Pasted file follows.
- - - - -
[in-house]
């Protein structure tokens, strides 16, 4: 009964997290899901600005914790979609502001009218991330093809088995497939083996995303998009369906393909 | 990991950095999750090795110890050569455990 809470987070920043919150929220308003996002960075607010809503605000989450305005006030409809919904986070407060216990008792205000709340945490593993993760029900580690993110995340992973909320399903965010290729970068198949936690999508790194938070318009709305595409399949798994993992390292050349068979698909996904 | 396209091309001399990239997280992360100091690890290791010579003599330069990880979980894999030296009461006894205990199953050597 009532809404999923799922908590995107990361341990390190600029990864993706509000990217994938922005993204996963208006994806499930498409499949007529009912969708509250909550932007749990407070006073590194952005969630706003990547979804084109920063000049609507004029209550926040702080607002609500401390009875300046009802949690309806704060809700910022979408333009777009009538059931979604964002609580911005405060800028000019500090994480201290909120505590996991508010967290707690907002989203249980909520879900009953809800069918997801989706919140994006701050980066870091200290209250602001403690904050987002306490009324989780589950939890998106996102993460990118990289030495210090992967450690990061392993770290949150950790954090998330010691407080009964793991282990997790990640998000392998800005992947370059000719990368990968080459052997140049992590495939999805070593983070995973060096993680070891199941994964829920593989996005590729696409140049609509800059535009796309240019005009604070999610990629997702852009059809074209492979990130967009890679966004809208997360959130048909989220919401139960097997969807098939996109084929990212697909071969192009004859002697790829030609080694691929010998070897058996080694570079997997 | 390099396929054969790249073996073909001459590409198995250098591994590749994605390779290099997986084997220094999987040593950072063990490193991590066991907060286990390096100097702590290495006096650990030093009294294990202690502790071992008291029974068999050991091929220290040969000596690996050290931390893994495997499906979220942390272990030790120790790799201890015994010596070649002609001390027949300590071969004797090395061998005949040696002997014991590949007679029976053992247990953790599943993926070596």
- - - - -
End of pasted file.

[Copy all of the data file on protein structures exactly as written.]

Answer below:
[in-house]
């Protein structure tokens, strides 16, 4: 009964997290899901600005914790979609502001009218991330093809088995497939083996995303998009369906393909 | 990991950095999750090795110890050569455990 809470987070920043919150929220308003996002960075607010809503605000989450305005006030409809919904986070407060216990008792205000709340945490593993993760029900580690993110995340992973909320399903965010290729970068198949936690999508790194938070318009709305595409399949798994993992390292050349068979698909996904 | 396209091309001399990239997280992360100091690890290791010579003599330069990880979980894999030296009461006894205990199953050597 009532809404999923799922908590995107990361341990390190600029990864993706509000990217994938922005993204996963208006994806499930498409499949007529009912969708509250909550932007749990407070006073590194952005969630706003990547979804084109920063000049609507004029209550926040702080607002609500401390009875300046009802949690309806704060809700910022979408333009777009009538059931979604964002609580911005405060800028000019500090994480201290909120505590996991508010967290707690907002989203249980909520879900009953809800069918997801989706919140994006701050980066870091200290209250602001403690904050987002306490009324989780589950939890998106996102993460990118990289030495210090992967450690990061392993770290949150950790954090998330010691407080009964793991282990997790990640998000392998800005992947370059000719990368990968080459052997140049992590495939999805070593983070995973060096993680070891199941994964829920593989996005590729696409140049609509800059535009796309240019005009604070999610990629997702852009059809074209492979990130967009890679966004809208997360959130048909989220919401139960097997969807098939996109084929990212697909071969192009004859002697790829030609080694691929010998070897058996080694570079997997 | 390099396929054969790249073996073909001459590409198995250098591994590749994605390779290099997986084997220094999987040593950072063990490193991590066991907060286990390096100097702590290495006096650990030093009294294990202690502790071992008291029974068999050991091929220290040969000596690996050290931390893994495997499906979220942390272990030790120790790799201890015994010596070649002609001390027949300590071969004797090395061998005949040696002997014991590949007679029976053992247990953790599943993926070596």